Uruguay legalised recreational cannabis in December 2013 under President Mujica. About the move, he stated, “Uruguay wants to make a 'contribution to humanity' by legalising marijuana but will backtrack if the 'experiment' goes awry.” 8 years later, it doesn’t seem the experiment has gone awry. The government monitors production, taxation and quality control of the country’s cannabis and allows clubs of growers to produce up to 99 plants each year.
Joints in Jamaica
While weed and Jamaica go together like edibles and couch lock, it might surprise you to learn that cannabis isn’t fully legalised in the country. Having up to two ounces of green has been decriminalized since 2015 but having it with you in public can result in a small fine. You can smoke in dispensaries and on private property but doing otherwise could also see you fined. The fee is apparently J$500 which amounts to a little over $4.20 Canadian (nice). You won't be fined as a visitor to the country if you buy an ounce of weed or two from a legal dispensary.
This one stings. As a UK resident who moved here to the land of weed shops and dispensaries, I know the pain of the glacial-slow UK progress when it comes to cannabis reform. The UK legalised the medicinal use of cannabis for extreme medical purposes on the 1st of November 2018. This only came about due to public outcry over two little boys with epilepsy who achieved substantial relief from seizures by using cannabis products.
Since then, shockingly few patients who need medicinal marijuana have been able to get prescriptions written. While Vancouver had a 420 festival and lenient medicinal dispensaries for years before legalisation, the UK is currently nowhere near that level of normality. According to this article only three cannabis oil prescriptions were written in the two years after it was legalised for medical purposes. CBD products are legal without prescription if they contain less than 0.1% THC. And, as expected, since Brexit the import of legal medicinal products is even more difficult. It’s a slowly changing and frankly sad state of affairs. Our UK friends won’t be buying weed through a legal dispensary anytime soon.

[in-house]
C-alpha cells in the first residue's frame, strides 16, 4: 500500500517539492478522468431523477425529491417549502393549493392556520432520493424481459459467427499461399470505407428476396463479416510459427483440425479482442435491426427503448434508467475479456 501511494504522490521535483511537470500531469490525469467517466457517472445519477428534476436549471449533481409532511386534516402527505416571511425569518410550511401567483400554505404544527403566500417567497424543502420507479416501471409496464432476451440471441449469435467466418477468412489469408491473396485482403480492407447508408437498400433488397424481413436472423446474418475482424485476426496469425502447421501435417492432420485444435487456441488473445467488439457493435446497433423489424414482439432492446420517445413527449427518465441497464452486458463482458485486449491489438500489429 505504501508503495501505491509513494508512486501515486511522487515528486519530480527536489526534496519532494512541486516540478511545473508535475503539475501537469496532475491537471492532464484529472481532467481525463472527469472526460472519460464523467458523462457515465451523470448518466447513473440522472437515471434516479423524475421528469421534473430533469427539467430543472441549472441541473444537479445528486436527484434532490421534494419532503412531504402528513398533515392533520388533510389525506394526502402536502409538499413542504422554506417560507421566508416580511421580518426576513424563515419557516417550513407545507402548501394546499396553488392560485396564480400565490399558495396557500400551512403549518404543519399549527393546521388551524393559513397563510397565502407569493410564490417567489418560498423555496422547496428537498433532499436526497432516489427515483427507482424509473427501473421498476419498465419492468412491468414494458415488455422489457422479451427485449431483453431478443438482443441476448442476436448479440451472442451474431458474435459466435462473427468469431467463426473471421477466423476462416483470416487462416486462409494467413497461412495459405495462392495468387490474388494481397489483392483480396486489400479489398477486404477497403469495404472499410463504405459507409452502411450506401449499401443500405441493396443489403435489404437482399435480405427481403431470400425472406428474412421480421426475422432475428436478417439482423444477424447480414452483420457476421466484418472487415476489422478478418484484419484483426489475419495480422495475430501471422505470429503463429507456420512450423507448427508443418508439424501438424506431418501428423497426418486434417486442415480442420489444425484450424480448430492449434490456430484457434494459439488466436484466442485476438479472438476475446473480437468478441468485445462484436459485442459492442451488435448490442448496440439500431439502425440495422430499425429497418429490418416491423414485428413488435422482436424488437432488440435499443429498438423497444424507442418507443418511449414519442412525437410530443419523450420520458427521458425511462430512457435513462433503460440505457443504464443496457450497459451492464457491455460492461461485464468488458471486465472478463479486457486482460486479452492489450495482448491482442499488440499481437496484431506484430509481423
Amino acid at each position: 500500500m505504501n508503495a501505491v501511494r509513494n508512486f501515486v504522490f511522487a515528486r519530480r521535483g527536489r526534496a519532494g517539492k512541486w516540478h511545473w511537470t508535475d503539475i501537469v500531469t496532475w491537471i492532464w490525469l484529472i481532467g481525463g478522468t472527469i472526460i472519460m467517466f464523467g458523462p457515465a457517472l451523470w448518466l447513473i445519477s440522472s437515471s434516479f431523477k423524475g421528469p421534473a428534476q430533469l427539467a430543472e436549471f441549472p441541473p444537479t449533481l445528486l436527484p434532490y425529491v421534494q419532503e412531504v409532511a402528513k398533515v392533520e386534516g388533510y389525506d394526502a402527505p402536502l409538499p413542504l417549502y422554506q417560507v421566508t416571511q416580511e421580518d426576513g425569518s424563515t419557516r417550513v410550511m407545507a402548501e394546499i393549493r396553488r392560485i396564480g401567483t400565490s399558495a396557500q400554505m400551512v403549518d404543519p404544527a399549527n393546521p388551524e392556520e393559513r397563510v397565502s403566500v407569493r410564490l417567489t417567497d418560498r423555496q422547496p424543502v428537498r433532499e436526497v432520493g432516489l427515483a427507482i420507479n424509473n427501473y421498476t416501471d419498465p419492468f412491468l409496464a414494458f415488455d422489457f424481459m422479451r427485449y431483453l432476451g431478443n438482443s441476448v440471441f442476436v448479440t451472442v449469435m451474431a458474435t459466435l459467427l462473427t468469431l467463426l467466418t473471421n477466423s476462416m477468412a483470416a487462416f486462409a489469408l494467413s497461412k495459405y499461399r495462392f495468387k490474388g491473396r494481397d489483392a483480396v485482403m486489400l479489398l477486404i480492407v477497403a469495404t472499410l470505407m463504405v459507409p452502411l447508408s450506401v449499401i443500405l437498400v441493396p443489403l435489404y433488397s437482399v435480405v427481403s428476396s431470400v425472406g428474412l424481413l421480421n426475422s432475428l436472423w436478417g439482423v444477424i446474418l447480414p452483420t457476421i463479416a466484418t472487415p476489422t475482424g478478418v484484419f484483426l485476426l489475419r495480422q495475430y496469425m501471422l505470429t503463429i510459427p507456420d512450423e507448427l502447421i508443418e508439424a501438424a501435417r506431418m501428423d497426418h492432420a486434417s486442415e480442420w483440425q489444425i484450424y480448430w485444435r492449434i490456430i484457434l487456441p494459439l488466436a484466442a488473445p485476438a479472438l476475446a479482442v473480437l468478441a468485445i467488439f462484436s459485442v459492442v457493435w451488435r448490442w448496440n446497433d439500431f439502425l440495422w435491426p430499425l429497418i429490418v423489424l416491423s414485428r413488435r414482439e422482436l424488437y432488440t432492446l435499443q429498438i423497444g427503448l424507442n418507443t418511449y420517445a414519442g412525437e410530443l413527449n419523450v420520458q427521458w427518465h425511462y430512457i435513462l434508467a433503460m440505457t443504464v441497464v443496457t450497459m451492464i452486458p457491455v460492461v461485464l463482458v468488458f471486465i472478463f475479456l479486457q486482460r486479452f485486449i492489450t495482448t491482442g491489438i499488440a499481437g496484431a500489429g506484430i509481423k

Fun fact, in the UK we mostly roll spliffs, i.e. weed and tobacco mixed. This is likely to make the weed last a lot longer due to price and availability. It’s also unspeakable to most Canadians and Americans who smoke joints or better.
Dank Down Under
They’ve legalised the growing of cannabis in Australia for medicinal use and scientific study. Low-THC hemp food is also legal for consumption. Their laws on personal use are a bit iffy: they passed a bill in September 2019 allowing the possession of plants and a small amount of weed but it still conflicts with federal laws. Public perception is shifting though, and the majority of Australians seem to be in favour of legalisation. 74% of Aussies surveyed in 2016 aged 14 or over think the possession of cannabis should not be a criminal offence.
Thanks for reading. If we missed your country we would love to hear from you! Tweet us the situation where you’re from at the consumer level – as that’s often more enlightening than just the facts online. We hope you’ll become a part of our growing cannabis community. Hit the gift icon for our new point system and referral (Ree-Fer-All) program – our way of giving back a little. You can get an ounce of weed insanely cheap with new strains on sale every week. Take a look through our cannabis store and hit us up if you have any feedback. If you got this far, check out our post on all the ways weed can save the world. Until next time, have a good one.